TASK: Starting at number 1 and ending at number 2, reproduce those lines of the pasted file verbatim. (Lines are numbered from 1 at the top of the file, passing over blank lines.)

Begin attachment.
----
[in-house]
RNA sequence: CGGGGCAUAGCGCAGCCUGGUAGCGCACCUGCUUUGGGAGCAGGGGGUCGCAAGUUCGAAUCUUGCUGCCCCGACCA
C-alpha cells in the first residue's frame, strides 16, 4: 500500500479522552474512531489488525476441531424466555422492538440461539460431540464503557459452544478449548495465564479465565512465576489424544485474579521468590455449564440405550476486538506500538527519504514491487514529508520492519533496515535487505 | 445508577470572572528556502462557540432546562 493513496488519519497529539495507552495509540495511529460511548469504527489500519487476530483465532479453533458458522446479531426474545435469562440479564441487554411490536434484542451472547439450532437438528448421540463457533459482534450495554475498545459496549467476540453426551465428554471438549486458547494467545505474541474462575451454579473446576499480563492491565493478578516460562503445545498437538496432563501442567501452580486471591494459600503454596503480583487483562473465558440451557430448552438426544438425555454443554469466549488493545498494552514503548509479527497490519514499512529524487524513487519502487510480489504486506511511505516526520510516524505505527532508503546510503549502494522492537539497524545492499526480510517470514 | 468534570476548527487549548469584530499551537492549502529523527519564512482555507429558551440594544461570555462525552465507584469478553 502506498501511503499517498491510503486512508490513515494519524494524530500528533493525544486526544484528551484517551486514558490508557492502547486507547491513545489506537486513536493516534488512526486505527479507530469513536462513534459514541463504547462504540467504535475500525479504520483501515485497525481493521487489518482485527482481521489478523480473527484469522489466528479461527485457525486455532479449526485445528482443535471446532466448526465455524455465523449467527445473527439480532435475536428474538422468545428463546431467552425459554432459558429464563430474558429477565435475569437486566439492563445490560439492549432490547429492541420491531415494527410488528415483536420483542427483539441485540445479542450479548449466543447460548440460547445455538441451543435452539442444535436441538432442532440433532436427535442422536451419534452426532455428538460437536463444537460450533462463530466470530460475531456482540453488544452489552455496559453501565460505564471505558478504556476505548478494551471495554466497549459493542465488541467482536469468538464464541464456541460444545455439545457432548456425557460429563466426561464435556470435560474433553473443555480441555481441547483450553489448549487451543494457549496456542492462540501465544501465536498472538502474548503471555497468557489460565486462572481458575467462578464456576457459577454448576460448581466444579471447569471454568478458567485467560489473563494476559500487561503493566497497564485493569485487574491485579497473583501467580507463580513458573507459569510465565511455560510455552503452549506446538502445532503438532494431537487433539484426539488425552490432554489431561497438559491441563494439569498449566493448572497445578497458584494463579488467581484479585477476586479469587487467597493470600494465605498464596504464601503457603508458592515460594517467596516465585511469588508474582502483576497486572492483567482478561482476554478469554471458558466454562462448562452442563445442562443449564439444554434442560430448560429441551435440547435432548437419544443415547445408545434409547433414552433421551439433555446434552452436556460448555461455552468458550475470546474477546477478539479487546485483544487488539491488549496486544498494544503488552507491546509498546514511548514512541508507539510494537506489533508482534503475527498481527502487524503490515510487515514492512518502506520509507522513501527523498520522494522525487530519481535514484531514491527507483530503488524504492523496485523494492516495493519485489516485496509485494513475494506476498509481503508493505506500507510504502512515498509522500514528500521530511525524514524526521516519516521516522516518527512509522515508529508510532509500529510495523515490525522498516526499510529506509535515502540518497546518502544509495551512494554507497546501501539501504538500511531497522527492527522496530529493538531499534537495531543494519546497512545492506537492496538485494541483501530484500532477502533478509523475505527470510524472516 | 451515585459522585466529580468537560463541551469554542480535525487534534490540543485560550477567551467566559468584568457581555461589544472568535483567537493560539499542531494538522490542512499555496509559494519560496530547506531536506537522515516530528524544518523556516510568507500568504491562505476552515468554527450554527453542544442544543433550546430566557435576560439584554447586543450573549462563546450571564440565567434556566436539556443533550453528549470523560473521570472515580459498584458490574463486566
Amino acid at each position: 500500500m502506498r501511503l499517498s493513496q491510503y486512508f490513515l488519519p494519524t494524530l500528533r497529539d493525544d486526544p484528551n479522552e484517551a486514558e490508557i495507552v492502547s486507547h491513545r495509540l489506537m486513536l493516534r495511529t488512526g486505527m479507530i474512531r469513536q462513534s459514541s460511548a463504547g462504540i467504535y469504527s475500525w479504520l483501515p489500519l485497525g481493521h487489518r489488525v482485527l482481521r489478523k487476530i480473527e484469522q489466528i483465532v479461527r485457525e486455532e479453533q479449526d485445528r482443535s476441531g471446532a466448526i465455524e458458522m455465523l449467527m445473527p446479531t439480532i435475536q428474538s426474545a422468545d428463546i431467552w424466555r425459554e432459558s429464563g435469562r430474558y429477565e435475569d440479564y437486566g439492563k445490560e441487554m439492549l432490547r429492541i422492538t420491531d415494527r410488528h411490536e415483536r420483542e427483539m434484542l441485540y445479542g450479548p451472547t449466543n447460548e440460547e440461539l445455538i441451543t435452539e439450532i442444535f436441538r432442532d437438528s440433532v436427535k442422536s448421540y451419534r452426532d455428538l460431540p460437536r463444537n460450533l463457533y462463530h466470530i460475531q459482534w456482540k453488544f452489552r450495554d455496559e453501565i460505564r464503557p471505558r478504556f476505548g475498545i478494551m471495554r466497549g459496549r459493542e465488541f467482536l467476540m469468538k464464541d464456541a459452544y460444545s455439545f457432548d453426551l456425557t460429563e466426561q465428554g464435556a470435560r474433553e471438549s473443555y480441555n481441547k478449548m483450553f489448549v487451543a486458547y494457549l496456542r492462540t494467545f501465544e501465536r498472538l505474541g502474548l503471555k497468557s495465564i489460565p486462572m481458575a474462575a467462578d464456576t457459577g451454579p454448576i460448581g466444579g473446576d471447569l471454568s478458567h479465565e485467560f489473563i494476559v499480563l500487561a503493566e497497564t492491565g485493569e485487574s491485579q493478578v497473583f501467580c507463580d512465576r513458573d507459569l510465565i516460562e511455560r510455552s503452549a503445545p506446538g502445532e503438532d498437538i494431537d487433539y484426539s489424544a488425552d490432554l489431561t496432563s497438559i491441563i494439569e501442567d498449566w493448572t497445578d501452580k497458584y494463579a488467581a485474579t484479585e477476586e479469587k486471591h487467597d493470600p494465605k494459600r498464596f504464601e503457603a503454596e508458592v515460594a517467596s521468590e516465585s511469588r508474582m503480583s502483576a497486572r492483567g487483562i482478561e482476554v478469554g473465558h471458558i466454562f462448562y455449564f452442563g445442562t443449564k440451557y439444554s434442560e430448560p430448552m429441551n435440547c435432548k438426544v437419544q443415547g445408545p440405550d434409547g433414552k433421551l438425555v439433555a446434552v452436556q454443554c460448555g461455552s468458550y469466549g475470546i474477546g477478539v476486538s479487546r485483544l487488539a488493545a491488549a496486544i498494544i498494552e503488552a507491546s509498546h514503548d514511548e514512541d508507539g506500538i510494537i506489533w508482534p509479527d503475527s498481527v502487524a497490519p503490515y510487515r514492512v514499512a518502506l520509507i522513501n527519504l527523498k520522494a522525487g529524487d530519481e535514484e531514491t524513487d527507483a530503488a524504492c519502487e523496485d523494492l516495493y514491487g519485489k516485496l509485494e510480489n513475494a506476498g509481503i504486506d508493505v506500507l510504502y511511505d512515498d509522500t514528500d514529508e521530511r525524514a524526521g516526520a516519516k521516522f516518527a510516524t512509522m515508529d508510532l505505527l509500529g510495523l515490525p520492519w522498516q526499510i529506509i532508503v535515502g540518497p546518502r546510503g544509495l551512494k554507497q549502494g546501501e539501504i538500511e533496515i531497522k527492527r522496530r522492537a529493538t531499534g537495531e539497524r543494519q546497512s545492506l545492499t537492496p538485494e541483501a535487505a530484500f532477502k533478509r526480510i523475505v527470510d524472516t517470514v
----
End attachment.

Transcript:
[in-house]
RNA sequence: CGGGGCAUAGCGCAGCCUGGUAGCGCACCUGCUUUGGGAGCAGGGGGUCGCAAGUUCGAAUCUUGCUGCCCCGACCA